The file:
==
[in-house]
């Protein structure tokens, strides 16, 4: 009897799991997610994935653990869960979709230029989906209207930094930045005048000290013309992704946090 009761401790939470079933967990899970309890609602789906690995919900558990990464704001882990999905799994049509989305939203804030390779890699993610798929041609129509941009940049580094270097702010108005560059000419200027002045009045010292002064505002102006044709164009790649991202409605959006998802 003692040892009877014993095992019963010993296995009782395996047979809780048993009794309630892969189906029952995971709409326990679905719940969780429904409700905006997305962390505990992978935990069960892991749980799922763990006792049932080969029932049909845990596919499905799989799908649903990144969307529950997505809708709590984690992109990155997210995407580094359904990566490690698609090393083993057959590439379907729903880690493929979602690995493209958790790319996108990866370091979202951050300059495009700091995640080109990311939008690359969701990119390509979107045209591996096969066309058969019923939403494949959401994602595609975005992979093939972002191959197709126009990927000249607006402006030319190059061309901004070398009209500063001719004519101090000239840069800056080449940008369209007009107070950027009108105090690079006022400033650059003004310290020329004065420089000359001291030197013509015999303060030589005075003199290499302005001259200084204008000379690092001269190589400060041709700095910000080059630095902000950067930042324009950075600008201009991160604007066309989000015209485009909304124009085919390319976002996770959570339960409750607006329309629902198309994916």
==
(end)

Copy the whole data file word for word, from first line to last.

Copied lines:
[in-house]
């Protein structure tokens, strides 16, 4: 009897799991997610994935653990869960979709230029989906209207930094930045005048000290013309992704946090 009761401790939470079933967990899970309890609602789906690995919900558990990464704001882990999905799994049509989305939203804030390779890699993610798929041609129509941009940049580094270097702010108005560059000419200027002045009045010292002064505002102006044709164009790649991202409605959006998802 003692040892009877014993095992019963010993296995009782395996047979809780048993009794309630892969189906029952995971709409326990679905719940969780429904409700905006997305962390505990992978935990069960892991749980799922763990006792049932080969029932049909845990596919499905799989799908649903990144969307529950997505809708709590984690992109990155997210995407580094359904990566490690698609090393083993057959590439379907729903880690493929979602690995493209958790790319996108990866370091979202951050300059495009700091995640080109990311939008690359969701990119390509979107045209591996096969066309058969019923939403494949959401994602595609975005992979093939972002191959197709126009990927000249607006402006030319190059061309901004070398009209500063001719004519101090000239840069800056080449940008369209007009107070950027009108105090690079006022400033650059003004310290020329004065420089000359001291030197013509015999303060030589005075003199290499302005001259200084204008000379690092001269190589400060041709700095910000080059630095902000950067930042324009950075600008201009991160604007066309989000015209485009909304124009085919390319976002996770959570339960409750607006329309629902198309994916």